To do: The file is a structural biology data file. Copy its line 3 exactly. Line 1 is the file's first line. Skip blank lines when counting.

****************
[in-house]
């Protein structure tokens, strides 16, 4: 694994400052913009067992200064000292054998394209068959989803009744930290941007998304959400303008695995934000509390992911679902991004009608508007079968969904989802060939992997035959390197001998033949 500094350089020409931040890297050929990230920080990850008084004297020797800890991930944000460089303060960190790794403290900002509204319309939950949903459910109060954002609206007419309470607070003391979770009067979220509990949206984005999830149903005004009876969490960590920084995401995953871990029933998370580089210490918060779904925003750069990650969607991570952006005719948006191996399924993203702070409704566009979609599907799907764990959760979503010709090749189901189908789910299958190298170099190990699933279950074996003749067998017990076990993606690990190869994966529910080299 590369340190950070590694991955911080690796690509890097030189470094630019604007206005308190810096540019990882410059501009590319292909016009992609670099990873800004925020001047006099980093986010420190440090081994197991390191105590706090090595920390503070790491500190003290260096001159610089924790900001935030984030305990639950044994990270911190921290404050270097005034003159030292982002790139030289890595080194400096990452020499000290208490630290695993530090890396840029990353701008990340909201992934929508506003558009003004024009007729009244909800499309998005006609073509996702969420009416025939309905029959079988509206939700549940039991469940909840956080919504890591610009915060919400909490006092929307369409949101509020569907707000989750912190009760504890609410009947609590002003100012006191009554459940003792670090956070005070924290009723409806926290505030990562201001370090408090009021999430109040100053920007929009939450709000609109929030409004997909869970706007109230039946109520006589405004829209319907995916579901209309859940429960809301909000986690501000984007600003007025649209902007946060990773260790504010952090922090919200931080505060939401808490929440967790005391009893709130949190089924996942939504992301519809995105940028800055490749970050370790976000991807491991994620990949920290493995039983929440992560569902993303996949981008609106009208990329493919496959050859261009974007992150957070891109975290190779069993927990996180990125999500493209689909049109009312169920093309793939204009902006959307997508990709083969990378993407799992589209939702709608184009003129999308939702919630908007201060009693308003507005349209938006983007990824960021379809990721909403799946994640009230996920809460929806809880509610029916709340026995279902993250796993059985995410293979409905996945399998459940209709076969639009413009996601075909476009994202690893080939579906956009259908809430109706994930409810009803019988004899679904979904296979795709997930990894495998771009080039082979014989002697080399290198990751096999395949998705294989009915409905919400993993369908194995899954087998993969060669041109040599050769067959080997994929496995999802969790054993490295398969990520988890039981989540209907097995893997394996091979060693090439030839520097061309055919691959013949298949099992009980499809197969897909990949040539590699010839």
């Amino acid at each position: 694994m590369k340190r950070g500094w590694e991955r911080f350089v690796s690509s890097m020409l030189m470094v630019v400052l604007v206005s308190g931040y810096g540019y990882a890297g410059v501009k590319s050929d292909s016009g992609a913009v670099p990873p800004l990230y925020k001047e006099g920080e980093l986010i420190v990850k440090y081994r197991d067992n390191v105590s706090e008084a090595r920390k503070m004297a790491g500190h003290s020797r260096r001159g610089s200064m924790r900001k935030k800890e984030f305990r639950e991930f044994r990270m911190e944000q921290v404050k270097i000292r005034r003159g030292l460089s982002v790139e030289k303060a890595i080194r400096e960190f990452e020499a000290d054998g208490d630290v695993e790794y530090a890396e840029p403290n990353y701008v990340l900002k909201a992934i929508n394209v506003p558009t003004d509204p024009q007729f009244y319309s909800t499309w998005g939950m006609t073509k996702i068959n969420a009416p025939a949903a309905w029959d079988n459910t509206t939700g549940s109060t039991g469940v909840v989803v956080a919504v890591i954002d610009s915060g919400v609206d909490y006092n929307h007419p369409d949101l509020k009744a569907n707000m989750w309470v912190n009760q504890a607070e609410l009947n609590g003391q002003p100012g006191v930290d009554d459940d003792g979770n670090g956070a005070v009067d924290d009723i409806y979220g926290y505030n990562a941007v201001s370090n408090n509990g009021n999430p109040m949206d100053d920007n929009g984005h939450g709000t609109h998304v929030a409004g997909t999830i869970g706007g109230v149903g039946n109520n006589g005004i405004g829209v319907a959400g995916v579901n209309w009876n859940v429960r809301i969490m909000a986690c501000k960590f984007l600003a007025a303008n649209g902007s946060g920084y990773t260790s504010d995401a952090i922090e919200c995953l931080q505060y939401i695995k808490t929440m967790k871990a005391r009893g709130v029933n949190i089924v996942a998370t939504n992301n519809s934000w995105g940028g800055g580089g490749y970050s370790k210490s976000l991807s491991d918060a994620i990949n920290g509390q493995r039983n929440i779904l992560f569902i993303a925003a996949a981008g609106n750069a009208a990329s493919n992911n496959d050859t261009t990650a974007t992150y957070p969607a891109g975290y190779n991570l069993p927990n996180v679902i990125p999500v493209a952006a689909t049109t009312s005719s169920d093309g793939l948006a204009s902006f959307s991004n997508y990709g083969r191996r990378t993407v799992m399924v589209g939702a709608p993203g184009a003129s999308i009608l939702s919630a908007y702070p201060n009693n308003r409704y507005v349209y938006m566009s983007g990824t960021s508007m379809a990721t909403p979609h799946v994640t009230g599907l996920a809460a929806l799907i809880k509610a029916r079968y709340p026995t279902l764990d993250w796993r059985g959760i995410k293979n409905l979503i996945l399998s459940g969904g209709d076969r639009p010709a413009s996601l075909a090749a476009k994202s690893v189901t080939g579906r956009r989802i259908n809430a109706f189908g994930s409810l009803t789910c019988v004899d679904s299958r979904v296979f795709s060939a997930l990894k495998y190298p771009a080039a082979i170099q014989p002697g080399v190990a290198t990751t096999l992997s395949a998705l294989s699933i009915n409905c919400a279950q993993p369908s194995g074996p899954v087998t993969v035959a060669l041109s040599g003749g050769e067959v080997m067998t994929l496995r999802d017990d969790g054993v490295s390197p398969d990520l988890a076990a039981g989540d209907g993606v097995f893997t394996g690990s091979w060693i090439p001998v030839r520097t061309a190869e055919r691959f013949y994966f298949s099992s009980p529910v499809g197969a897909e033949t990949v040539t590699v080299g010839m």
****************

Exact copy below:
């Amino acid at each position: 694994m590369k340190r950070g500094w590694e991955r911080f350089v690796s690509s890097m020409l030189m470094v630019v400052l604007v206005s308190g931040y810096g540019y990882a890297g410059v501009k590319s050929d292909s016009g992609a913009v670099p990873p800004l990230y925020k001047e006099g920080e980093l986010i420190v990850k440090y081994r197991d067992n390191v105590s706090e008084a090595r920390k503070m004297a790491g500190h003290s020797r260096r001159g610089s200064m924790r900001k935030k800890e984030f305990r639950e991930f044994r990270m911190e944000q921290v404050k270097i000292r005034r003159g030292l460089s982002v790139e030289k303060a890595i080194r400096e960190f990452e020499a000290d054998g208490d630290v695993e790794y530090a890396e840029p403290n990353y701008v990340l900002k909201a992934i929508n394209v506003p558009t003004d509204p024009q007729f009244y319309s909800t499309w998005g939950m006609t073509k996702i068959n969420a009416p025939a949903a309905w029959d079988n459910t509206t939700g549940s109060t039991g469940v909840v989803v956080a919504v890591i954002d610009s915060g919400v609206d909490y006092n929307h007419p369409d949101l509020k009744a569907n707000m989750w309470v912190n009760q504890a607070e609410l009947n609590g003391q002003p100012g006191v930290d009554d459940d003792g979770n670090g956070a005070v009067d924290d009723i409806y979220g926290y505030n990562a941007v201001s370090n408090n509990g009021n999430p109040m949206d100053d920007n929009g984005h939450g709000t609109h998304v929030a409004g997909t999830i869970g706007g109230v149903g039946n109520n006589g005004i405004g829209v319907a959400g995916v579901n209309w009876n859940v429960r809301i969490m909000a986690c501000k960590f984007l600003a007025a303008n649209g902007s946060g920084y990773t260790s504010d995401a952090i922090e919200c995953l931080q505060y939401i695995k808490t929440m967790k871990a005391r009893g709130v029933n949190i089924v996942a998370t939504n992301n519809s934000w995105g940028g800055g580089g490749y970050s370790k210490s976000l991807s491991d918060a994620i990949n920290g509390q493995r039983n929440i779904l992560f569902i993303a925003a996949a981008g609106n750069a009208a990329s493919n992911n496959d050859t261009t990650a974007t992150y957070p969607a891109g975290y190779n991570l069993p927990n996180v679902i990125p999500v493209a952006a689909t049109t009312s005719s169920d093309g793939l948006a204009s902006f959307s991004n997508y990709g083969r191996r990378t993407v799992m399924v589209g939702a709608p993203g184009a003129s999308i009608l939702s919630a908007y702070p201060n009693n308003r409704y507005v349209y938006m566009s983007g990824t960021s508007m379809a990721t909403p979609h799946v994640t009230g599907l996920a809460a929806l799907i809880k509610a029916r079968y709340p026995t279902l764990d993250w796993r059985g959760i995410k293979n409905l979503i996945l399998s459940g969904g209709d076969r639009p010709a413009s996601l075909a090749a476009k994202s690893v189901t080939g579906r956009r989802i259908n809430a109706f189908g994930s409810l009803t789910c019988v004899d679904s299958r979904v296979f795709s060939a997930l990894k495998y190298p771009a080039a082979i170099q014989p002697g080399v190990a290198t990751t096999l992997s395949a998705l294989s699933i009915n409905c919400a279950q993993p369908s194995g074996p899954v087998t993969v035959a060669l041109s040599g003749g050769e067959v080997m067998t994929l496995r999802d017990d969790g054993v490295s390197p398969d990520l988890a076990a039981g989540d209907g993606v097995f893997t394996g690990s091979w060693i090439p001998v030839r520097t061309a190869e055919r691959f013949y994966f298949s099992s009980p529910v499809g197969a897909e033949t990949v040539t590699v080299g010839m």